Mexico’s frontrunner has just clocked a new milestone in his race toward the presidency, distancing himself from his rivals by 22 percentage points in a new poll ahead of the July 1 election.
Andres Manuel Lopez Obrador, whose economic proposals have unsettled investors, was backed by 48% in a poll by Reforma newspaper, while support for Ricardo Anaya of a right-left coalition slid to 26%. Jose Antonio Meade of the ruling PRI party remained steady at 18%.
Lopez Obrador, who’s known as AMLO, has doubled down on some of his leftist policies as he’s surged ahead in polls. In recent weeks, he’s pledged to freeze gasoline and other energy prices for three years and brought back an old promise to hold a public consultation about an energy reform that opened the nation to private drilling.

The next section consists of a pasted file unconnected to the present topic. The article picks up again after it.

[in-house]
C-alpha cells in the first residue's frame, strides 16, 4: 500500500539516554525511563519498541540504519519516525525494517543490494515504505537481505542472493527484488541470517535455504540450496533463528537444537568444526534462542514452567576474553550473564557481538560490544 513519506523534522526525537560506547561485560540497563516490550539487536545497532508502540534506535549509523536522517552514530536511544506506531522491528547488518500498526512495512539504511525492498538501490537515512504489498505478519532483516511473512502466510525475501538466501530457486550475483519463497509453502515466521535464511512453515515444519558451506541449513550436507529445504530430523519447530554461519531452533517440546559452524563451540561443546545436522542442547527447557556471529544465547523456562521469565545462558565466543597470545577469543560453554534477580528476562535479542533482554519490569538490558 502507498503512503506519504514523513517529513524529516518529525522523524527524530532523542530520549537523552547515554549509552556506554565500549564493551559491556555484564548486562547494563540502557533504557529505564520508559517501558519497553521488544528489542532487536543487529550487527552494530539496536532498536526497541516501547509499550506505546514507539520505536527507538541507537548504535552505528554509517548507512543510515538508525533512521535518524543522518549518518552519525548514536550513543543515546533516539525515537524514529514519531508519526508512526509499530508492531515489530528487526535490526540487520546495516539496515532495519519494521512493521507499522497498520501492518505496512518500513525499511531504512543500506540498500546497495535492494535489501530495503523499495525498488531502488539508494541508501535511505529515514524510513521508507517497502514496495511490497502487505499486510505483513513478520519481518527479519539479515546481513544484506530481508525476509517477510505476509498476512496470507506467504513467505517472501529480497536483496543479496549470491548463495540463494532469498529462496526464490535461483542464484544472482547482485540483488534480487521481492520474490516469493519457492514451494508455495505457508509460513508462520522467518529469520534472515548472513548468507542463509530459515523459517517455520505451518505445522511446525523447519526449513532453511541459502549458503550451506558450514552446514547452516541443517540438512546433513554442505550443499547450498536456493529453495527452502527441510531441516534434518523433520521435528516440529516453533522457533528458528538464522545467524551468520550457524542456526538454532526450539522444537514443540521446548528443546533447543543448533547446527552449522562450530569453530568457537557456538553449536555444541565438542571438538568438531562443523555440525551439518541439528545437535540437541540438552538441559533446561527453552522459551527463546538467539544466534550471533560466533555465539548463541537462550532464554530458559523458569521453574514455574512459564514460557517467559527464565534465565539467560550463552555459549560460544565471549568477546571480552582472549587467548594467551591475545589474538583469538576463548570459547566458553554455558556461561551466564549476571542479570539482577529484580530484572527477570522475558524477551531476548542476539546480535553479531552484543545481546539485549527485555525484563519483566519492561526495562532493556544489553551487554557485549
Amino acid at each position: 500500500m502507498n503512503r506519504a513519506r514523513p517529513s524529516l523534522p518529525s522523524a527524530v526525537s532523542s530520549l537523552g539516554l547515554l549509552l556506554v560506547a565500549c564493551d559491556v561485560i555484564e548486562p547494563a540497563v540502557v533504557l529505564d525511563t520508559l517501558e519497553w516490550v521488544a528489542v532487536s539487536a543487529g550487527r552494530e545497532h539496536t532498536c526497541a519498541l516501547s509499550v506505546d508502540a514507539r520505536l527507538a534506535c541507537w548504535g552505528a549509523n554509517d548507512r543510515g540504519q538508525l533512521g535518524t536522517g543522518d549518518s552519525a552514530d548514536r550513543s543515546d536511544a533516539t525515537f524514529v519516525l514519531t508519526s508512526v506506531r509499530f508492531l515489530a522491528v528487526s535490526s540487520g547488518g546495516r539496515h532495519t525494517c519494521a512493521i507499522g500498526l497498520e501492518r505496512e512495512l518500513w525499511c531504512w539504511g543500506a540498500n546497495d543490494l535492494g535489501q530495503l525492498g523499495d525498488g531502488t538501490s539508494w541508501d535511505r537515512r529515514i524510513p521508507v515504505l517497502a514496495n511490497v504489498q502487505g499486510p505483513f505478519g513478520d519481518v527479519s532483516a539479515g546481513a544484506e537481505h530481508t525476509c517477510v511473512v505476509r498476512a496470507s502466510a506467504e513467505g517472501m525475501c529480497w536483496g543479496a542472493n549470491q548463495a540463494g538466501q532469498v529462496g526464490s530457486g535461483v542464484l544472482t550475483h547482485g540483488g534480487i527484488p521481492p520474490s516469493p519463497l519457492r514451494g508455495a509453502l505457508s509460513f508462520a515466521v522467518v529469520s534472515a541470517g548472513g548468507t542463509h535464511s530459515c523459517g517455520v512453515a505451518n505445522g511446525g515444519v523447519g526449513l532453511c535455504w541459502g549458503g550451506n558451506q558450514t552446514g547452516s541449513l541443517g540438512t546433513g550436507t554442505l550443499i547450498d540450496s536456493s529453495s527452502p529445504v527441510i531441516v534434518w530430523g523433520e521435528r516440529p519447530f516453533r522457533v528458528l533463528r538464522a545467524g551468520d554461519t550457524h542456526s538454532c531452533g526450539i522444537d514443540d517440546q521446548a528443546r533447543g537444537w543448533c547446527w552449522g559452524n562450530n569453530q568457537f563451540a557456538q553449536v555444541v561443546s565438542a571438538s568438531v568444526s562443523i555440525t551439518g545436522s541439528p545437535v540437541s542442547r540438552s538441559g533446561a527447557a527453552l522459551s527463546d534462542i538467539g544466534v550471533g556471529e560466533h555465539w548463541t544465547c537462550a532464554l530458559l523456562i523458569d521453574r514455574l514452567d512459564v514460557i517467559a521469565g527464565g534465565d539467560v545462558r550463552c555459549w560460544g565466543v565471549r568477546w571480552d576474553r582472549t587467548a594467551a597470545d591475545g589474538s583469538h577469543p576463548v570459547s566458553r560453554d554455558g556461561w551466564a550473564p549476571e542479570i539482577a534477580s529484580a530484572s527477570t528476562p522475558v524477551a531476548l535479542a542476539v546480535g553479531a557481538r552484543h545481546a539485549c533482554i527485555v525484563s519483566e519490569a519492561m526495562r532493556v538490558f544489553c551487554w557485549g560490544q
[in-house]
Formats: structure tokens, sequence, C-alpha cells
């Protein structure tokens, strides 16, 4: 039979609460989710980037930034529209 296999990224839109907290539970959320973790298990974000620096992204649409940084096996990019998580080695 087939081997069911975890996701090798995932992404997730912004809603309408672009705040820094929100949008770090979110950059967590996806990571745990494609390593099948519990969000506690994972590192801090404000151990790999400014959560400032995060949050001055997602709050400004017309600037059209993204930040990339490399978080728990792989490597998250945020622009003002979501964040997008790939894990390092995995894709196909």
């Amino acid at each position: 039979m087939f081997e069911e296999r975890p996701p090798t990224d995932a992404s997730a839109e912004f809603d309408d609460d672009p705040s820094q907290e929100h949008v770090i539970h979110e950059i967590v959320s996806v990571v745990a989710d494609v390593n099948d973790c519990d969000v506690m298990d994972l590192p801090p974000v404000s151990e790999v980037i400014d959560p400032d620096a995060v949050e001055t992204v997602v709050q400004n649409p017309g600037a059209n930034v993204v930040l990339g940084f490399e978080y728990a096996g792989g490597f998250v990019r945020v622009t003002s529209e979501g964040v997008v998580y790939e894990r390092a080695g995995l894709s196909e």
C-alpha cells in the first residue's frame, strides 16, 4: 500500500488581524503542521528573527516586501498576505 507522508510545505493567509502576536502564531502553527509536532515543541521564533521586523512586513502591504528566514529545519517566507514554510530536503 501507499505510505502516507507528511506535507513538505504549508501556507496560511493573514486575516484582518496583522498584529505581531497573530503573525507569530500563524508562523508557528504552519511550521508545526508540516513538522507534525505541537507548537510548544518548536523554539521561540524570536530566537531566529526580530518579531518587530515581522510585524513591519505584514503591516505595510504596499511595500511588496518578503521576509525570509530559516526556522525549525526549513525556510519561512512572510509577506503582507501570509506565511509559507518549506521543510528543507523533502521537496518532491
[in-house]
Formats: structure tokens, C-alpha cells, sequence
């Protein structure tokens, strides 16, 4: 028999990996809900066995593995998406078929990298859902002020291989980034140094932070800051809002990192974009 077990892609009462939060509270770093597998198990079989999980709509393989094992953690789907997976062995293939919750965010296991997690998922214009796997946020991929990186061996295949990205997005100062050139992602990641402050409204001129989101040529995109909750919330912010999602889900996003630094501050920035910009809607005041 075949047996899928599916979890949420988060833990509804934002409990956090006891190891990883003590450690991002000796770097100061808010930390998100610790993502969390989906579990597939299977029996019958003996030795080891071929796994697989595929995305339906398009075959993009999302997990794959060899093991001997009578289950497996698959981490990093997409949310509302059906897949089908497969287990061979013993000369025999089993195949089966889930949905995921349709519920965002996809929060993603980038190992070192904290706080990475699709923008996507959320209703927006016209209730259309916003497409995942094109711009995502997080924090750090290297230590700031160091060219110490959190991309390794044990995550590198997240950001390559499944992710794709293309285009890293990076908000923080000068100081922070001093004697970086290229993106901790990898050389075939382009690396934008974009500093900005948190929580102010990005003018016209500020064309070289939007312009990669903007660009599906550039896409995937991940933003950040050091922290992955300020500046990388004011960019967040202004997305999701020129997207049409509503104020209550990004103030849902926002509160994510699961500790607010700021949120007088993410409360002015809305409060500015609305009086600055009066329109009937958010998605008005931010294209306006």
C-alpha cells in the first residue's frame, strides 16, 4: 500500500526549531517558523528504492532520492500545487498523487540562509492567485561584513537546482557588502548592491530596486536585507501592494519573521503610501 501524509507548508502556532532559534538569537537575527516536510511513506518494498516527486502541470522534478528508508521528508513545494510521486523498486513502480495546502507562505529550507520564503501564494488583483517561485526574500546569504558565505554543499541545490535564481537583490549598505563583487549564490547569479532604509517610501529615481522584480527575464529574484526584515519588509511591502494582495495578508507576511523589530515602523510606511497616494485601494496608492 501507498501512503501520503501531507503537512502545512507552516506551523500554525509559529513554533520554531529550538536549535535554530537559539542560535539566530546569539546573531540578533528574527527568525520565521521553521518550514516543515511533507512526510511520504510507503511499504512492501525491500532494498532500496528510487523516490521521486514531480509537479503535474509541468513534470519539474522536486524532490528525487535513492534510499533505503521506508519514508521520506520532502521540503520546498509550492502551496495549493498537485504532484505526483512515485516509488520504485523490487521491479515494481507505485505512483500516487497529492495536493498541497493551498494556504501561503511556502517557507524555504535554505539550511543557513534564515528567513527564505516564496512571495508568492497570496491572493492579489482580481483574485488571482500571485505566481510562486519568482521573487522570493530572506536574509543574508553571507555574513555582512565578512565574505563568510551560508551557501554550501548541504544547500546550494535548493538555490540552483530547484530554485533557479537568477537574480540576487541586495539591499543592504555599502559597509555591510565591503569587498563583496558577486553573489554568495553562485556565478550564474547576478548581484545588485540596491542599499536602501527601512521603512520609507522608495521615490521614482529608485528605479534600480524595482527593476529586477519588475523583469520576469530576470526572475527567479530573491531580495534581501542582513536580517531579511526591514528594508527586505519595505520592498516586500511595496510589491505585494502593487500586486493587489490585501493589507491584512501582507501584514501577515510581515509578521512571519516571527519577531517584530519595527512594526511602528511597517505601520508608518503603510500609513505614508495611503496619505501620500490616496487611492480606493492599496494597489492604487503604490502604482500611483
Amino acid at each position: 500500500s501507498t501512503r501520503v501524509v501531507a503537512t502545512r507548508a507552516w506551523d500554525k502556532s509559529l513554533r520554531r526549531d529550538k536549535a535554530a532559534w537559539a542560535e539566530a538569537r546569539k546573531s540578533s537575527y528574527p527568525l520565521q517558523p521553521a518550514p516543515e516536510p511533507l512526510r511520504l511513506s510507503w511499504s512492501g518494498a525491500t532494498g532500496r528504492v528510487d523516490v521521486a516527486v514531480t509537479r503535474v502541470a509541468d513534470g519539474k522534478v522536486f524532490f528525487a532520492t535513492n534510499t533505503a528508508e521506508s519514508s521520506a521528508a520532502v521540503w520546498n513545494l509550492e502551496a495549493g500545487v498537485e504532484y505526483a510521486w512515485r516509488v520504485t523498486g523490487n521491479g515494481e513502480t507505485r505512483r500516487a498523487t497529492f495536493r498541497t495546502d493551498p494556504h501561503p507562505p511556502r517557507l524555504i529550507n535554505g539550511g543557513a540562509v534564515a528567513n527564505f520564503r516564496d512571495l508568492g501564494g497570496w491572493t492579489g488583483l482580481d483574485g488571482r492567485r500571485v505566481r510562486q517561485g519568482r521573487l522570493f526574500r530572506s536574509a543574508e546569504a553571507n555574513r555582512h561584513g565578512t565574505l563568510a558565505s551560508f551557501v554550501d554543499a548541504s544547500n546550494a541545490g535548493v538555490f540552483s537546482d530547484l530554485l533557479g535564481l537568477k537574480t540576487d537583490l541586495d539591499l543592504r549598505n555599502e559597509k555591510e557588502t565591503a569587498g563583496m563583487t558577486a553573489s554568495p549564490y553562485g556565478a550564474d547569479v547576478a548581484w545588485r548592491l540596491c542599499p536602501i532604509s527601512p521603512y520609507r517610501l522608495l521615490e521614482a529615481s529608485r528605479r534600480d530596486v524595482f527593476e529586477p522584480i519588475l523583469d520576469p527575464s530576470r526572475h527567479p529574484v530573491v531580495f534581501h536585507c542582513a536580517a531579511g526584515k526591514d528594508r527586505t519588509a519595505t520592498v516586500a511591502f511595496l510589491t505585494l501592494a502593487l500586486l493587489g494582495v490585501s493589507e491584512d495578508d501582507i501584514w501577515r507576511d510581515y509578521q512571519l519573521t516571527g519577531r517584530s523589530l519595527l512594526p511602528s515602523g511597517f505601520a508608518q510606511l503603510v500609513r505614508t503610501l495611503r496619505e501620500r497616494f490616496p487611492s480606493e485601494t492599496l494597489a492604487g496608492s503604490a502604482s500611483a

No other candidate in the history of Mexican democracy has ever cleaned the clock of his adversaries in a presidential campaign as AMLO is doing this time around, said Carlos Bravo, a political scientist at Mexico City’s Center for Economic Research and Teaching.
Unless he screws up big time, one of his rivals does something truly heroic, or there is fraud, I would say this election is as close to over as it can be.
The peso, which has rallied the most this year among major currencies, pared some of its gains today, rising just 0.2% to 18.0077 per dollar at 8:30 a.m. in Mexico City. The currency isn’t fully reacting to electoral risk as investors wait until the vote gets closer and as positive news on a Nafta deal becomes the main driver for investors, according to Marco Oviedo, chief Latin American economist for Barclays Plc.
The Reforma survey interviewed 1,200 people between April 12 and 15 and had a margin of error of plus or minus 3.7 percent. There may still be hope for AMLO’s rivals, Oviedo said.
”History shows that in Mexico, without a second round, the strategic last minute vote counts,” the Barclays’ economist pointed out.